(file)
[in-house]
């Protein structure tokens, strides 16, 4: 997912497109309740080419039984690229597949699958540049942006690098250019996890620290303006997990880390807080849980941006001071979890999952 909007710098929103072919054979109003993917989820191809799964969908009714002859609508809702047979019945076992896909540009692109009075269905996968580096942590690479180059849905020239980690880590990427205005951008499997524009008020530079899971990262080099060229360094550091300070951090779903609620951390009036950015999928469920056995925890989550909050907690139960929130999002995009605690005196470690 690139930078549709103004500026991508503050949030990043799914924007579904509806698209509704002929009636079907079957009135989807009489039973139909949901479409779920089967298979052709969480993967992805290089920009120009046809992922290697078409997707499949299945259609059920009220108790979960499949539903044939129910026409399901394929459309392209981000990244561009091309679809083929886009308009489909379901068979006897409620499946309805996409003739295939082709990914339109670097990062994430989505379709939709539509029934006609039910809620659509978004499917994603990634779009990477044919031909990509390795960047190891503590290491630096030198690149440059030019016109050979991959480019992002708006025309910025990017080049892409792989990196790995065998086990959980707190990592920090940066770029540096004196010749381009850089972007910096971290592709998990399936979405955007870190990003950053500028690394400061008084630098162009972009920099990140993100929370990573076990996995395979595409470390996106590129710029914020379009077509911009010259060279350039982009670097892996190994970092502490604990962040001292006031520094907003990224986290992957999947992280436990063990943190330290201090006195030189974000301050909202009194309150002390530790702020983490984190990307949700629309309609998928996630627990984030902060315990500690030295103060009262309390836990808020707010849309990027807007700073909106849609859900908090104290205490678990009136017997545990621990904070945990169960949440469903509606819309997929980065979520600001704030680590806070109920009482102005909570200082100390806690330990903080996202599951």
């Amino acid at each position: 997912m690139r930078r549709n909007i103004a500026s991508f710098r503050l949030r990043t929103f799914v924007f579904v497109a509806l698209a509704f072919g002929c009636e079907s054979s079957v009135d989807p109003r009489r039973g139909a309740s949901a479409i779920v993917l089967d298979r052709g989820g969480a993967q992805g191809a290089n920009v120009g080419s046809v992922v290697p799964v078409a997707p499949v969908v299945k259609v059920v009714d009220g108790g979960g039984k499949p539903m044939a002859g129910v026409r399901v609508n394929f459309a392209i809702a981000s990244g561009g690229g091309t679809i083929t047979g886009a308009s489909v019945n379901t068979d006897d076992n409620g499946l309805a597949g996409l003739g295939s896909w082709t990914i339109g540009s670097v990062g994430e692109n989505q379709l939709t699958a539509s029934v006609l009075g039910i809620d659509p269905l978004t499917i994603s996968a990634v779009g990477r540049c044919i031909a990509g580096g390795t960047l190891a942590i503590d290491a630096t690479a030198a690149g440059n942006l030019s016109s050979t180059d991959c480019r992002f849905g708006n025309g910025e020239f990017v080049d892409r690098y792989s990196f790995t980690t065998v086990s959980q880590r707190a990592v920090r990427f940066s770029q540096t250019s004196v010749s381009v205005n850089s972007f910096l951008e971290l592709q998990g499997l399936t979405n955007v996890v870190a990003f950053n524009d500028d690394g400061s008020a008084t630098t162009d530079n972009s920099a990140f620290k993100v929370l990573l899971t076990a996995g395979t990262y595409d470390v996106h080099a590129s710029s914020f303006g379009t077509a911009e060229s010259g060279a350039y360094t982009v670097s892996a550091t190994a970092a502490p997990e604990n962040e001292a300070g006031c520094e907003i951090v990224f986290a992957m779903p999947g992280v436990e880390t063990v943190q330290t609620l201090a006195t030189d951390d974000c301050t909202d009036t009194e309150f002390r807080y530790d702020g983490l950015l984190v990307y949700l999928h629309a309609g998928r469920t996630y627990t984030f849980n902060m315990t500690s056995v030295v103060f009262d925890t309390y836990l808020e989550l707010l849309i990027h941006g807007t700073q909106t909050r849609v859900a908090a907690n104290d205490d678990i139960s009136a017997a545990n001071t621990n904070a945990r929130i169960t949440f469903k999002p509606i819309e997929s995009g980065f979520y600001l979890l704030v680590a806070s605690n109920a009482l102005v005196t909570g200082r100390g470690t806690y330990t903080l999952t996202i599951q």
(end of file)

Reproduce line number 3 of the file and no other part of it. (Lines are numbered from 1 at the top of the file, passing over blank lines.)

């Amino acid at each position: 997912m690139r930078r549709n909007i103004a500026s991508f710098r503050l949030r990043t929103f799914v924007f579904v497109a509806l698209a509704f072919g002929c009636e079907s054979s079957v009135d989807p109003r009489r039973g139909a309740s949901a479409i779920v993917l089967d298979r052709g989820g969480a993967q992805g191809a290089n920009v120009g080419s046809v992922v290697p799964v078409a997707p499949v969908v299945k259609v059920v009714d009220g108790g979960g039984k499949p539903m044939a002859g129910v026409r399901v609508n394929f459309a392209i809702a981000s990244g561009g690229g091309t679809i083929t047979g886009a308009s489909v019945n379901t068979d006897d076992n409620g499946l309805a597949g996409l003739g295939s896909w082709t990914i339109g540009s670097v990062g994430e692109n989505q379709l939709t699958a539509s029934v006609l009075g039910i809620d659509p269905l978004t499917i994603s996968a990634v779009g990477r540049c044919i031909a990509g580096g390795t960047l190891a942590i503590d290491a630096t690479a030198a690149g440059n942006l030019s016109s050979t180059d991959c480019r992002f849905g708006n025309g910025e020239f990017v080049d892409r690098y792989s990196f790995t980690t065998v086990s959980q880590r707190a990592v920090r990427f940066s770029q540096t250019s004196v010749s381009v205005n850089s972007f910096l951008e971290l592709q998990g499997l399936t979405n955007v996890v870190a990003f950053n524009d500028d690394g400061s008020a008084t630098t162009d530079n972009s920099a990140f620290k993100v929370l990573l899971t076990a996995g395979t990262y595409d470390v996106h080099a590129s710029s914020f303006g379009t077509a911009e060229s010259g060279a350039y360094t982009v670097s892996a550091t190994a970092a502490p997990e604990n962040e001292a300070g006031c520094e907003i951090v990224f986290a992957m779903p999947g992280v436990e880390t063990v943190q330290t609620l201090a006195t030189d951390d974000c301050t909202d009036t009194e309150f002390r807080y530790d702020g983490l950015l984190v990307y949700l999928h629309a309609g998928r469920t996630y627990t984030f849980n902060m315990t500690s056995v030295v103060f009262d925890t309390y836990l808020e989550l707010l849309i990027h941006g807007t700073q909106t909050r849609v859900a908090a907690n104290d205490d678990i139960s009136a017997a545990n001071t621990n904070a945990r929130i169960t949440f469903k999002p509606i819309e997929s995009g980065f979520y600001l979890l704030v680590a806070s605690n109920a009482l102005v005196t909570g200082r100390g470690t806690y330990t903080l999952t996202i599951q």